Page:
Russia during the first half of the 20th century was both massive and constantly engaged in military conflict. One man who made a name for himself during the fighting was Konstantin Rokossovsky, who by the end of his military career was made the marshal of two different country’s armies.
Konstantin Rokossovsky’s early life and entry into the military
Konstantin Rokossovsky was born in Warsaw, Poland on December 21, 1896. At the time, the country was part of the Russian Empire. He grew up relatively well off, as his family were members of the Polish nobility and his father worked as an inspector for the Warsaw Railways. Unfortunately, both he and Rokossovsky’s mother had both passed by the time he was 14 years old.
As a youth, he trained as a stonemason. When the First World War began, Rokossovsky enlisted with the Russian Imperial Army and was assigned to the 5th Kargopol Dragoon Regiment as a cavalry soldier, falling in line with previous generations of his family.
It didn’t take long for him to distinguish himself as a talented soldier, and he ended the conflict having reached the rank of junior non-commissioned officer.
Distinguishing himself during the Russian Civil War
Toward the end of World War I, Russia became embroiled in a civil war. Rokossovsky, like many other Russians, kept on fighting. He joined the Bolsheviks in 1917 and became a member of the Red Army. During the conflict, he regularly commanded calvaries, and was wounded in the shoulder while fighting campaigns against Aleksandr Kolchak‘s White Guard armies in 1919.
He later received the Order of the Red Banner, the highest honor presented by the Russian Army at the time.
In 1921, Rokossovsky wound up in Mongolia, aiding the Mongolian People’s Republic in repeling Hungarian Roman von Ungern-Sternberg, who believed he was the reincarnation of Genghis Khan. The mission was successful, and the Mongolian and Russian forces were able to capture the country’s capital.
Konstantin Rokossovsky is arrested and accused of being a traitor
Despite his long and distinguished military career, Konstantin Rokossovsky could not avoid being swept up in Joseph Stalin‘s Great Purge. He was arrested and accused of being a traitor and a spy, with Stalin using his Polish background and past associations as evidence.
While in prison, Rokossovsky refused to sign a statement admitting to his “crimes.” This led to regular beatings and mock shooting ceremonies. Following his trial, he was sent to Kresty Prison in Leningrad, where he remained until March 1940.
His grandson, Col. Konstantin Rokossovsky Vilevich, later explained:
“The evidence was based on the testimony of Adolph Yushkevich, a colleague of my grandfather in the Civil War. But my grandfather knew very well that Yushkevich died in Perekop. He said that he would sign [a confession] if Adolph was brought for a confrontation. They looked for Yushkevich and found that he had died long before.”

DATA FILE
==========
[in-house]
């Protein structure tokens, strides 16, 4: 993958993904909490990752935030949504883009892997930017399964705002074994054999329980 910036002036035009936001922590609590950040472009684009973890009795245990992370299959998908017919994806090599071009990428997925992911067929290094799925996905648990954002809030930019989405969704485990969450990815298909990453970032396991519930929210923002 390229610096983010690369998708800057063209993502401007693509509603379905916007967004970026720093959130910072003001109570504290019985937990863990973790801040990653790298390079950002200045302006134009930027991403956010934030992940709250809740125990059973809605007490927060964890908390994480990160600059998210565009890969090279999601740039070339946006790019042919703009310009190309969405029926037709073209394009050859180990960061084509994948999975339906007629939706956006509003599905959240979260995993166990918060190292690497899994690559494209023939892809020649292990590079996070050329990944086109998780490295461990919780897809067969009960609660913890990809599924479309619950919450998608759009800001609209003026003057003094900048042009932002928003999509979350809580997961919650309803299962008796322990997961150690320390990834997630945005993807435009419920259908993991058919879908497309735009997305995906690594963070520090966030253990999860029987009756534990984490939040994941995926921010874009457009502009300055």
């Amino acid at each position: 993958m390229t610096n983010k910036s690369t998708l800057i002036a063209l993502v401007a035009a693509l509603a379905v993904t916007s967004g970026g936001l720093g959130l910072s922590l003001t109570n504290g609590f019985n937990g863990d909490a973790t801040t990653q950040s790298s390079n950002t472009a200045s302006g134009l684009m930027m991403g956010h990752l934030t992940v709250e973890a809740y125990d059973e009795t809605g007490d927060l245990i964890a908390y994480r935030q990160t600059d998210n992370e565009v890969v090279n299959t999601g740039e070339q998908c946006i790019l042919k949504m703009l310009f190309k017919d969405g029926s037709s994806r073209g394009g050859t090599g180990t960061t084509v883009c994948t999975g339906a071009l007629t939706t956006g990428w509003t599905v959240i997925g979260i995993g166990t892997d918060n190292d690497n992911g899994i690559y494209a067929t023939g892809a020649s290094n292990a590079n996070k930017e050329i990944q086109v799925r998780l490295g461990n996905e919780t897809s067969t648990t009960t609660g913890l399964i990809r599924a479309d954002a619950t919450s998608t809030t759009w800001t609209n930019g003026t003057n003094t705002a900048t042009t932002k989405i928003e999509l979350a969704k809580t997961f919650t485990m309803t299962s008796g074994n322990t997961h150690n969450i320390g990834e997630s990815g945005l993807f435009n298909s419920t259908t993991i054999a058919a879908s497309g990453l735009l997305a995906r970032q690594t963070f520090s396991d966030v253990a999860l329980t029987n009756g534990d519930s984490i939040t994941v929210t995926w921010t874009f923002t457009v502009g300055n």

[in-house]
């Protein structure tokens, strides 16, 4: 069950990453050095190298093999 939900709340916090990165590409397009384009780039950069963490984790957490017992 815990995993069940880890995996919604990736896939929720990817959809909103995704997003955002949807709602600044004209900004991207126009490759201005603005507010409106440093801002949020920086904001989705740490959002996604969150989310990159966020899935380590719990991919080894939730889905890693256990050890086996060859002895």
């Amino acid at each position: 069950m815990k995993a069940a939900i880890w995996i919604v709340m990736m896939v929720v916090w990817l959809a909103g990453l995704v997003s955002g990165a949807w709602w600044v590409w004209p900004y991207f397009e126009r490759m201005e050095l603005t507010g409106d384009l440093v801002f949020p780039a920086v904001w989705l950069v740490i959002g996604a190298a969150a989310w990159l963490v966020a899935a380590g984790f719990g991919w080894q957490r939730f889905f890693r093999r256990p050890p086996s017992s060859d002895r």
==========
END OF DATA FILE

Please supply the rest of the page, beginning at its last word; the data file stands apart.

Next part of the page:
The Russians needed his expertise
When the Germans invaded Russia during the Second World War, Konstantin Rokossovky, then out of prison, joined what Russia called “The Great Patriotic War.” He put his past accusations as a spy and traitor behind him and rose through the ranks of the Red Army. His fingerprints were all over some of the biggest battles of the conflict, including the battles of Brody, Smolensk and Moscow.
Rokossovsky was involved in the planning of Operation Bagration and repeatedly butted heads with Stalin over strategy. Stalin wanted to keep the Soviet practice of breaking through the German line from a singular place, while Rokossovsky argued for a two-point breakthrough. In the end, Stalin went with Rokossovky’s plan and Russia won a crushing victory.
Thanks to this success, Rokossovsky was named the Marshal of the Soviet Union. He was awarded the Order of the Bath in 1945 and later named the Commanding Officer of the Victory Parade in Moscow.
Konstantin Rokossovsky’s later military career and retirement
In 1949, Stalin paid Konstantin Rokossovsky back by making him the Marshal of Poland, as well as the Polish Minister of Defense. While he worked hard in this post, securing commanding positions for thousands of Soviet officers within the Polish military, Rokossovsky never really felt at home. He once explained, “In Russia, they say I’m a Pole, in Poland they call me Russian.”
Rokossovsky played a heavy role in the Sovietization of Poland.
Rokossovsky officially resigned from the military in 1962, four years after being named the chief inspector of the Ministry of Defence, and spent much of his retirement hunting. He passed away in 1968, at the age of 71, and his ashes were placed at the Kremlin Wall Necropolis on Red Square.